What I've read lately
Melissa at Proffitt.com
Mon Jan 27 02:52:10 EST 2003
On Sat, 25 Jan 2003 17:35:58 +0000, hallieod at indigo.ie wrote:
>I have already mentioned _Thursday_, and Becca read _Summerland_, by
>Michael Chabon, and said it's excellent. It's next on my to-be-read
_Summerland_ is wonderful. I thought, upon reading _Kavalier and Clay_,
that Michael Chabon used to be One Of Us. _Summerland_ convinced me that he
still is. Funny that it's being marketed as a YA title, because the
complexity of the prose and the plot make it entirely suitable for adults.
It reminded me of another author whose name I have completely forgotten, as
it's really late and I've read three books in two and a half hours, which
will go a long way toward turning your brain into a kneaded eraser. I'm
sure it will come to me. Something about naming conventions and whimsy and
high faerie magic.
>[Note for Melissa: The Catherine Fishers don't seem to be available
>in the States, which is a bit surprising, as I'd have thought most
>authors who write spec. ficition for teenagers, and have won a few
>awards, would be snapped up anywhere. I'm not sure about the
They are indeed impossible to get here--at least in the conventional sense.
I can't even find them listed on the main Amazon site, just the UK one. Can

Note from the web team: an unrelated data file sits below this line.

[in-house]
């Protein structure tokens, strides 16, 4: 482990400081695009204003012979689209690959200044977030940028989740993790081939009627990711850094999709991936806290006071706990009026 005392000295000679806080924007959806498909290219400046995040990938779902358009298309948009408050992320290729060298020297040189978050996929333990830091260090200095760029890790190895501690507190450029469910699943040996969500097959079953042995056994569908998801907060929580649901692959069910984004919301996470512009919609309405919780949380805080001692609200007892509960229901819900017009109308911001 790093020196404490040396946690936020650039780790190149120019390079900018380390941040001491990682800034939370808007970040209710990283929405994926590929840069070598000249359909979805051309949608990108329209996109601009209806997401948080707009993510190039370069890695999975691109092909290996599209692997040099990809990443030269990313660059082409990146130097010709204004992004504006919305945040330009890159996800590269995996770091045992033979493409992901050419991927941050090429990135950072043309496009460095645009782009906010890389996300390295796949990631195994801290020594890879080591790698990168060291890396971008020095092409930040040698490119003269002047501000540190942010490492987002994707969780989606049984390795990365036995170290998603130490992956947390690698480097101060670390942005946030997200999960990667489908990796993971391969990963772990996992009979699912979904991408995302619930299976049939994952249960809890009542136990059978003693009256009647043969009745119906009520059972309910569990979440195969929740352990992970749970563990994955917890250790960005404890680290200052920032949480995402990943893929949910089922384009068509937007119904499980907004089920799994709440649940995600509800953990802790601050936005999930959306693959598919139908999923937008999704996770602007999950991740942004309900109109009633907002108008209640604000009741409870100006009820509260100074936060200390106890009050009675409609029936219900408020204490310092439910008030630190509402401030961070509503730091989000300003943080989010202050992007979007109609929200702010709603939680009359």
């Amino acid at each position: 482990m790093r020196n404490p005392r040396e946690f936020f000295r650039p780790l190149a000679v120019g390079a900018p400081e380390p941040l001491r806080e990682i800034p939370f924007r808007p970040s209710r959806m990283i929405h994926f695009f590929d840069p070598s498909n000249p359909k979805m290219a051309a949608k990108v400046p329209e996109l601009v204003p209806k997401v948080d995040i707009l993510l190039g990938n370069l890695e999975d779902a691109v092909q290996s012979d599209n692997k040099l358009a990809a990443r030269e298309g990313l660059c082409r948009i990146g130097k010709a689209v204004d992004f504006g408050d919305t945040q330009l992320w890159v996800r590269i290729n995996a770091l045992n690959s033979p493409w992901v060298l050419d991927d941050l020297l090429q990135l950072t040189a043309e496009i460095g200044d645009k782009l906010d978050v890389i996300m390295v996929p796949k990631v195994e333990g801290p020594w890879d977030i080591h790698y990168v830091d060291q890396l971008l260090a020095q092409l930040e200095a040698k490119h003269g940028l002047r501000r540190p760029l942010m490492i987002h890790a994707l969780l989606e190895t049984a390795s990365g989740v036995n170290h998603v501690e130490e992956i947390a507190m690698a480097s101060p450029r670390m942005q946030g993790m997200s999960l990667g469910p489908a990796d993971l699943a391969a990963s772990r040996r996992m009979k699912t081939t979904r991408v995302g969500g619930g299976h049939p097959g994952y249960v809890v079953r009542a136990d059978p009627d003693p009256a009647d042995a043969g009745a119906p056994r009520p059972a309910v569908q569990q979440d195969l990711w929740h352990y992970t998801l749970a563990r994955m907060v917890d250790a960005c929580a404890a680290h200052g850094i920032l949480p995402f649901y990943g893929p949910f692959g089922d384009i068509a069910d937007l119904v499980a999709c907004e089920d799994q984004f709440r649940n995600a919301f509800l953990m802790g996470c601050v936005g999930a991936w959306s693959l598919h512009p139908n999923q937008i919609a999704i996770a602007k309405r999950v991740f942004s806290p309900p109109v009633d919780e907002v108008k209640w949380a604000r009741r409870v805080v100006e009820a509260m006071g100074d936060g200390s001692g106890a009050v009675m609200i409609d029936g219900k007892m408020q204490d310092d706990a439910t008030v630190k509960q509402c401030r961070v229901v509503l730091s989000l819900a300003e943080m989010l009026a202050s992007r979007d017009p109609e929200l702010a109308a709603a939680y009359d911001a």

you hear me grumbling? Not only that, but Mahy's _Alchemy_ won't be
published here until April. More grumbling. Sometimes I get really annoyed
that a global economy can't keep up with the globalization of reading
It's also bugging me because I am truly stupid and have volunteered AGAIN to
judge a literary contest in two weeks. At least this time I'm reading young
adult fiction, there are only about 20 books to read, and most of them are
very good. (In fact, any daughter who is embarrassed by her mother, or any
mother who embarrasses her teenage daughter, might want to pick up _A Mother
To Embarrass Me_ by Carol Lynch Williams. I laughed the whole way through.)
What's bugging me is that one of the eligible titles is published by a very
small press in Canada or some other remote wilderness (just kidding, my
Canadian friends) and unless I can find someone here with a copy, or am
willing to spend too much money, I won't be able to get it in time. And
it's the only fantasy title in the lot: _The Dollmage_, by Martine Bates
Leavitt. She's written another trilogy before this, she's gotten excellent
reviews, and I've never read a single one of her books. I may spend
birthday money on them, regardless of the award deadline.
The clock in the corner of my screen says that it's actually my birthday
now. Yay me. 31 years old today. A very nice person gave me _Coraline_ as
a present. And I think my mother-in-law stuck a book into the unusually
heavy package she sent--unusual, that is, for something that feels like a
sweater. It's not really a birthday unless you get books.
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